David Hockney was taken by the Los Angeles lifestyle and landscape, and these themes would become important features in the art of Hockney. David Hockney was inspired to make a series of swimming pools in Los Angeles, and in 1967, Hockney´s art piece, Peter Getting Out Of Nick's Pool, won the John Moores Painting Prize at the Walker Art Gallery in Liverpool. At this time David Hockney started using acrylics rather than oil paint and Hockney made increasing use of photography for purposes of documentation. David Hockney also made prints, portraits of friends, and stage designs for the Royal Court Theatre, Glyndebourne, La Scala and the Metropolitan Opera in New York City. In 1970 David Hockney had his first major retrospective art exhibition, at the Whitechapel Art Gallery in London.
In 1973 David Hockney went to live in Paris, where Hockney took the opportunity to work with Aldo and Piero Crommelynck, who had been Picasso's master printers, and produced a series of etchings in memory of Picasso who had died earlier that year. Hockney had been inspired by Picasso´s art since Hockney saw the Picasso exhibition at the Tate Gallery in the summer of 1960. In 1974 David Hockney had a large art exhibition of at the Musee des Arts Decoratifs in Paris.
During the 1970´s David Hockney also experimented both with large composite photographs and with works made of paper pulp impregnated with color – the Paper Pools. From 1982 David Hockney explored the use of the camera, making composite images of Polaroid photographs arranged in a rectangular grid. Later Hockney used regular 35–millimetre prints to create photo–collages, compiling a 'complete' picture from a series of individually photographed details.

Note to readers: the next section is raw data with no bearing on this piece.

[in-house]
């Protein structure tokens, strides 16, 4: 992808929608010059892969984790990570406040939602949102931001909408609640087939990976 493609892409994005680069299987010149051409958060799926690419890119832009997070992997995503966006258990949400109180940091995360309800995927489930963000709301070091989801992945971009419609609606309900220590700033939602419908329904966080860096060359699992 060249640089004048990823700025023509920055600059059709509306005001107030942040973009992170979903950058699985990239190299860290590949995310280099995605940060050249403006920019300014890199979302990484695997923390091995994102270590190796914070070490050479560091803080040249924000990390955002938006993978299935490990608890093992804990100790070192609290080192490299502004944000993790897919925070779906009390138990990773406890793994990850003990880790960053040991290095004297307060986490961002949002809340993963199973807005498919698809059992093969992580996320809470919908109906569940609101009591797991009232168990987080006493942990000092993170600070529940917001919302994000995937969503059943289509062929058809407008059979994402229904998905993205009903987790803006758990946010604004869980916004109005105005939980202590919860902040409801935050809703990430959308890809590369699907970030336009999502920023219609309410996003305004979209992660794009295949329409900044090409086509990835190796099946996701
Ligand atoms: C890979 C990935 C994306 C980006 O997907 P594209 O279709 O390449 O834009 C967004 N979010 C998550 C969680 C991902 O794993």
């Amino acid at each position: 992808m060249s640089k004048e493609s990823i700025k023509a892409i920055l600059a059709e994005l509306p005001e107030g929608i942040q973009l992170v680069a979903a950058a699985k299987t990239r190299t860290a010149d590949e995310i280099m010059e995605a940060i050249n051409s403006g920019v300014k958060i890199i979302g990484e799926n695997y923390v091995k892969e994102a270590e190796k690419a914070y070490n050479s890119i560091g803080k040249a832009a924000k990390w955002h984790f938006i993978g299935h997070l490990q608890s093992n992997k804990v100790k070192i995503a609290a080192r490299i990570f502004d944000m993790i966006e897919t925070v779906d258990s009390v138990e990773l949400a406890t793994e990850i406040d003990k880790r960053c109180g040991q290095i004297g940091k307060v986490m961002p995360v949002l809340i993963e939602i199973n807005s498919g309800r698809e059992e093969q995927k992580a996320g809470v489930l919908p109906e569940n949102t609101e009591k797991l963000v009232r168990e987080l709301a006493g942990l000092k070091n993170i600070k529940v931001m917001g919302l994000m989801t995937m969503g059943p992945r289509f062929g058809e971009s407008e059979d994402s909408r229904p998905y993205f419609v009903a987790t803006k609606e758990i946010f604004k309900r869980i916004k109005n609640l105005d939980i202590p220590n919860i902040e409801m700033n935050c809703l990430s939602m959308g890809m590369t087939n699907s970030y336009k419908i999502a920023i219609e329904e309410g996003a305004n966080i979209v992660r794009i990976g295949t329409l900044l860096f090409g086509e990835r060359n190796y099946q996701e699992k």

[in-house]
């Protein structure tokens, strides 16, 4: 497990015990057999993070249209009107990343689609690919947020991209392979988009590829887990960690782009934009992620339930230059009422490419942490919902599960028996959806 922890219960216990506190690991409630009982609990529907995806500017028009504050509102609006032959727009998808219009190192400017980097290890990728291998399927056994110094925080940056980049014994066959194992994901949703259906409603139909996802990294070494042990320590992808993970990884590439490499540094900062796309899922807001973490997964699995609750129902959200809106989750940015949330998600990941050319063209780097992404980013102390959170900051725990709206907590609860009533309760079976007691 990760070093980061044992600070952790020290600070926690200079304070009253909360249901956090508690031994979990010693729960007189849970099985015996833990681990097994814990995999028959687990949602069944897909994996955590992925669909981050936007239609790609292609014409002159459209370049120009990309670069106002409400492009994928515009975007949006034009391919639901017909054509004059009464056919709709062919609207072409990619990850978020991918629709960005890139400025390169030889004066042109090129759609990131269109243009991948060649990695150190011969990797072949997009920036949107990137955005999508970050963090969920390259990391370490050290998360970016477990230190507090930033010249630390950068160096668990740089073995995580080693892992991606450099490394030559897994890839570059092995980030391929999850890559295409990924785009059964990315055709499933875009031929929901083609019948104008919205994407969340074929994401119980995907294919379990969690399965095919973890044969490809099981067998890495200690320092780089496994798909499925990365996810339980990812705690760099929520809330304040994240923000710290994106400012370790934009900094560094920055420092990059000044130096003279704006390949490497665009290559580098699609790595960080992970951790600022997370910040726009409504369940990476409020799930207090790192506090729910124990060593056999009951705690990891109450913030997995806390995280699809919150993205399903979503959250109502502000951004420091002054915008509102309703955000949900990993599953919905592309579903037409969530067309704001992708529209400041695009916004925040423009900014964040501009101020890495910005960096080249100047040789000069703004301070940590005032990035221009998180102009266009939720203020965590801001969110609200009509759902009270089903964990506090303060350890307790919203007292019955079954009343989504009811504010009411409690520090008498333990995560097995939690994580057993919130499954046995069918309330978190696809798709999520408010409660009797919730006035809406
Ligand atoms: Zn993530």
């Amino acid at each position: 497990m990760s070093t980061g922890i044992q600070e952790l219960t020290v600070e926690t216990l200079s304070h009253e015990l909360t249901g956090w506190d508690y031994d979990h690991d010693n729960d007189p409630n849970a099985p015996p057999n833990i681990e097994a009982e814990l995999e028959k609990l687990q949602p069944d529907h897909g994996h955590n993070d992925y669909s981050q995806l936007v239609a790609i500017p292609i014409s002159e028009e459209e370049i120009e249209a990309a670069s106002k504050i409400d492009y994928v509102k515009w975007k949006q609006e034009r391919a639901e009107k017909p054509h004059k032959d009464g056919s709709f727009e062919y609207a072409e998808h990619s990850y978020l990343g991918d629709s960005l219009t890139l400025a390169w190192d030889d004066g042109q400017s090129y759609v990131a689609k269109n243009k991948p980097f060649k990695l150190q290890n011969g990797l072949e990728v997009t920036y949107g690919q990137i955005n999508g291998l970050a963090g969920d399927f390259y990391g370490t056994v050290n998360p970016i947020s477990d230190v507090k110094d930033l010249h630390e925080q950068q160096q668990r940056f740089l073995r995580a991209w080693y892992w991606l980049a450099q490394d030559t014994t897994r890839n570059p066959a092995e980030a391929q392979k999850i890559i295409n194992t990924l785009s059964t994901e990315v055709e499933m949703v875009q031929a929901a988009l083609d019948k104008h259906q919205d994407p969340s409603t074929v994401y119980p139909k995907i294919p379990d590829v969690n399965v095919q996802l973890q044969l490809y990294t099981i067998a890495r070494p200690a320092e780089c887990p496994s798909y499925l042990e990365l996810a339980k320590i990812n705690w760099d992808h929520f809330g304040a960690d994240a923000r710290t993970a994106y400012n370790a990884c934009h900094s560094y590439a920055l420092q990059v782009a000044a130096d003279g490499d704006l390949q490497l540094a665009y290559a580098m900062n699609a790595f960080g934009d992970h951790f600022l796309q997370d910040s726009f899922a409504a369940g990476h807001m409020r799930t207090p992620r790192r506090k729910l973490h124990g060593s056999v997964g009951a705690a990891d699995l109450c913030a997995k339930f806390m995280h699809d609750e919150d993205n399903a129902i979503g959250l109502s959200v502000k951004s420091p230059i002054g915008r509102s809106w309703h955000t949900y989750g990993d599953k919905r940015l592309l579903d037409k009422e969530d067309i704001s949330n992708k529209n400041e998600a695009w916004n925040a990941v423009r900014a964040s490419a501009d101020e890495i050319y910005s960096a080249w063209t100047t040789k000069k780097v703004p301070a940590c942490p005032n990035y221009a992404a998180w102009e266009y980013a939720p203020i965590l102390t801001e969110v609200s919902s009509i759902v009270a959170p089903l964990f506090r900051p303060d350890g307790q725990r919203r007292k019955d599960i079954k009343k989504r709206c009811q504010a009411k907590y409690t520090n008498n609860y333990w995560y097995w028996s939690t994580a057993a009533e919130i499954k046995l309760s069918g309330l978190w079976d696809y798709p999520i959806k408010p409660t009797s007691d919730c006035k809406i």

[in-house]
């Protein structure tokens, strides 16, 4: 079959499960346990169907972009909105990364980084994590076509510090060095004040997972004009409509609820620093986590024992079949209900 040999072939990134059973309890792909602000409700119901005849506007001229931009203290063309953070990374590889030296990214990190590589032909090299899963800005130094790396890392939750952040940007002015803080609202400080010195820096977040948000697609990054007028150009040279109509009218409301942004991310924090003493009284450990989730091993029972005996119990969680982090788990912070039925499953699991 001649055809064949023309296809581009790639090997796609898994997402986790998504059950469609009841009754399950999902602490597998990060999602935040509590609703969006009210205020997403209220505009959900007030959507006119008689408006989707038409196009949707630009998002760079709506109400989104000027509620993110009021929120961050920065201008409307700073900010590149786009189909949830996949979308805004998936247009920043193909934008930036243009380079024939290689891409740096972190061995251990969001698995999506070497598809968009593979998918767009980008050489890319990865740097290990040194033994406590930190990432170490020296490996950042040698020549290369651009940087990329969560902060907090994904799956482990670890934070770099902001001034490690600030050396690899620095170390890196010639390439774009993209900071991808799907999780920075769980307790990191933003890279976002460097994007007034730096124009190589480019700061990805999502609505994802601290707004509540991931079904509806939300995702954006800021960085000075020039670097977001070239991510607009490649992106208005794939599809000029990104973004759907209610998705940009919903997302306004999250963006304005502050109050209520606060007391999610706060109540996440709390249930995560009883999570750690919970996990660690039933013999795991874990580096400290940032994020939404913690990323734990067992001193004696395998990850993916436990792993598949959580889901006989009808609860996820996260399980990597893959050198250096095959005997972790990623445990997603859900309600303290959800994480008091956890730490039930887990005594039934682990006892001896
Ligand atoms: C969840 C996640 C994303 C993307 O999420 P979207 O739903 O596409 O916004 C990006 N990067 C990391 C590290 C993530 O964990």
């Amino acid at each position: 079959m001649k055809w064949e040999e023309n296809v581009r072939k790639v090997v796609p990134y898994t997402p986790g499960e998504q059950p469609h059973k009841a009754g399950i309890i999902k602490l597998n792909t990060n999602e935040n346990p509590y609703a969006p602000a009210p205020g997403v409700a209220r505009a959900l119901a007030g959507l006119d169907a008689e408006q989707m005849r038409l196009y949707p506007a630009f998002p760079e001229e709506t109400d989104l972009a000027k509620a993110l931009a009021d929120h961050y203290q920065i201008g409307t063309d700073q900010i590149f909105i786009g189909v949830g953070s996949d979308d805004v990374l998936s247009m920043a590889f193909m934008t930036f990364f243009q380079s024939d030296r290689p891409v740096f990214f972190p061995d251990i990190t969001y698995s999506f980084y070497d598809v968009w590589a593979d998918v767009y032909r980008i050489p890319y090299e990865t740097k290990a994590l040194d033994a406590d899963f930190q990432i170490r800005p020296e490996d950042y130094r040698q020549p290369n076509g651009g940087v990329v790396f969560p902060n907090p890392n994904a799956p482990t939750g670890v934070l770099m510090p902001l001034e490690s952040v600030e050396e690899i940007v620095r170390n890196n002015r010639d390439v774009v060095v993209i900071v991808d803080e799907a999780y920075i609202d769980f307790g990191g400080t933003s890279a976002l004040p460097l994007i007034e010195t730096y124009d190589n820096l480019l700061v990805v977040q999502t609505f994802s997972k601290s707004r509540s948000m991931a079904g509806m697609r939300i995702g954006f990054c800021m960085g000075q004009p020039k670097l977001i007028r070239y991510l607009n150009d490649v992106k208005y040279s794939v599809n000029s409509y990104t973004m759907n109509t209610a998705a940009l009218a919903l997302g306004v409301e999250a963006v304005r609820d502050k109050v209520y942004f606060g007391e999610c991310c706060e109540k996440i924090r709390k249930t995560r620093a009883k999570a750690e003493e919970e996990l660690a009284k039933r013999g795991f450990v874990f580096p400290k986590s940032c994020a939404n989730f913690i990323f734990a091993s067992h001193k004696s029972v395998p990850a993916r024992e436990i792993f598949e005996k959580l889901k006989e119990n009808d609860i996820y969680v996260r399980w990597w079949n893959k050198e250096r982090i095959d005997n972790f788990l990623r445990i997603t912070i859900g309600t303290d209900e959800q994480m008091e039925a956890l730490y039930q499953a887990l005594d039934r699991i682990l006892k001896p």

After working with California master printer Ken Tyler in the 1980s making etchings and lithographs, David Hockney explored ways of creating art with color photocopiers in 1986. "The works I did with the copying machine ...were not reproductions," Hockney said later, "they were very complex prints." Subject to the same curiosity about new technical methods, David Hockney began to experiment with the fax machine, and in 1989 sent work for the Sao Paulo Biennale to Brazil via fax. David Hockney began experiments using computers, composing images and colors on the screen and having them printed directly from the computer disk without preliminary proofing. David Hockney has had major retrospectives of his art in New York, Los Angeles and London. Technical experimentation has continued to inform and develop the art of David Hockney.
In 2008, David Hockney called on Britain´s most celebrated artists to donate their art to the Tate Modern saying that it was the duty of artists to give something back to an institution whose support had ensured that they not struggle in their early years. David Hockney primarily works in his art studio in the Hollywood Hills near Los Angeles, California, where Hockney has lived permanently since 1978.
"The mind is the limit. As long as the mind can envision the fact that you can do something, you can do it, as long as you really believe 100 percent." – David Hockney
Select Museum Collections:
Art Institute of Chicago, Chicago
Tate Gallery, London
National Gallery of Art,
National Gallery of Australia
Royal Academy of Arts, London
Museum of Contemporary Art,
back to top